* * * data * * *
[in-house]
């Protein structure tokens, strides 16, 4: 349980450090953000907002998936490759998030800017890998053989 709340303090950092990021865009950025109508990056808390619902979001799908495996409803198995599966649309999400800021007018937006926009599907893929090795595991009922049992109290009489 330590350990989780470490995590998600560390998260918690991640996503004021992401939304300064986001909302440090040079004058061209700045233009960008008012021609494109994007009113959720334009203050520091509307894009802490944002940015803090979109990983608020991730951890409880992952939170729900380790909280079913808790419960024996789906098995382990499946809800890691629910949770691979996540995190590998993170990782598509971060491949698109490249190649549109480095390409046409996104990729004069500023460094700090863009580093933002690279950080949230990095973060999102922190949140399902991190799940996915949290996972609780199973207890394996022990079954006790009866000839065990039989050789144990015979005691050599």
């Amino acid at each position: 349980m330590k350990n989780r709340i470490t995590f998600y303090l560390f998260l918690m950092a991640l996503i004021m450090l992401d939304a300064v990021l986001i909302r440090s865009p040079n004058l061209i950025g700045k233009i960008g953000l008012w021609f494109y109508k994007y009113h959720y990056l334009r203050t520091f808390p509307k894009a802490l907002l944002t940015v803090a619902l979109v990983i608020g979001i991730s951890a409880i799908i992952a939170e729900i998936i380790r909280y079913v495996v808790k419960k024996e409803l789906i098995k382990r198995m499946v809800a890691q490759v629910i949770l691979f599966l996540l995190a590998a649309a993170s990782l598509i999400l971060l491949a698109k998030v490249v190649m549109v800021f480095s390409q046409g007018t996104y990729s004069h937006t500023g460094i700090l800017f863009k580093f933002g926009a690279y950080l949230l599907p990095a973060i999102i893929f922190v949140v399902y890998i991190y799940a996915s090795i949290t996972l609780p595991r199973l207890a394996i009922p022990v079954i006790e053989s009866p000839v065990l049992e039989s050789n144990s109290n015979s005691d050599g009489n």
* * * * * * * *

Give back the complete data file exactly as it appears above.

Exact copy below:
[in-house]
């Protein structure tokens, strides 16, 4: 349980450090953000907002998936490759998030800017890998053989 709340303090950092990021865009950025109508990056808390619902979001799908495996409803198995599966649309999400800021007018937006926009599907893929090795595991009922049992109290009489 330590350990989780470490995590998600560390998260918690991640996503004021992401939304300064986001909302440090040079004058061209700045233009960008008012021609494109994007009113959720334009203050520091509307894009802490944002940015803090979109990983608020991730951890409880992952939170729900380790909280079913808790419960024996789906098995382990499946809800890691629910949770691979996540995190590998993170990782598509971060491949698109490249190649549109480095390409046409996104990729004069500023460094700090863009580093933002690279950080949230990095973060999102922190949140399902991190799940996915949290996972609780199973207890394996022990079954006790009866000839065990039989050789144990015979005691050599």
């Amino acid at each position: 349980m330590k350990n989780r709340i470490t995590f998600y303090l560390f998260l918690m950092a991640l996503i004021m450090l992401d939304a300064v990021l986001i909302r440090s865009p040079n004058l061209i950025g700045k233009i960008g953000l008012w021609f494109y109508k994007y009113h959720y990056l334009r203050t520091f808390p509307k894009a802490l907002l944002t940015v803090a619902l979109v990983i608020g979001i991730s951890a409880i799908i992952a939170e729900i998936i380790r909280y079913v495996v808790k419960k024996e409803l789906i098995k382990r198995m499946v809800a890691q490759v629910i949770l691979f599966l996540l995190a590998a649309a993170s990782l598509i999400l971060l491949a698109k998030v490249v190649m549109v800021f480095s390409q046409g007018t996104y990729s004069h937006t500023g460094i700090l800017f863009k580093f933002g926009a690279y950080l949230l599907p990095a973060i999102i893929f922190v949140v399902y890998i991190y799940a996915s090795i949290t996972l609780p595991r199973l207890a394996i009922p022990v079954i006790e053989s009866p000839v065990l049992e039989s050789n144990s109290n015979s005691d050599g009489n």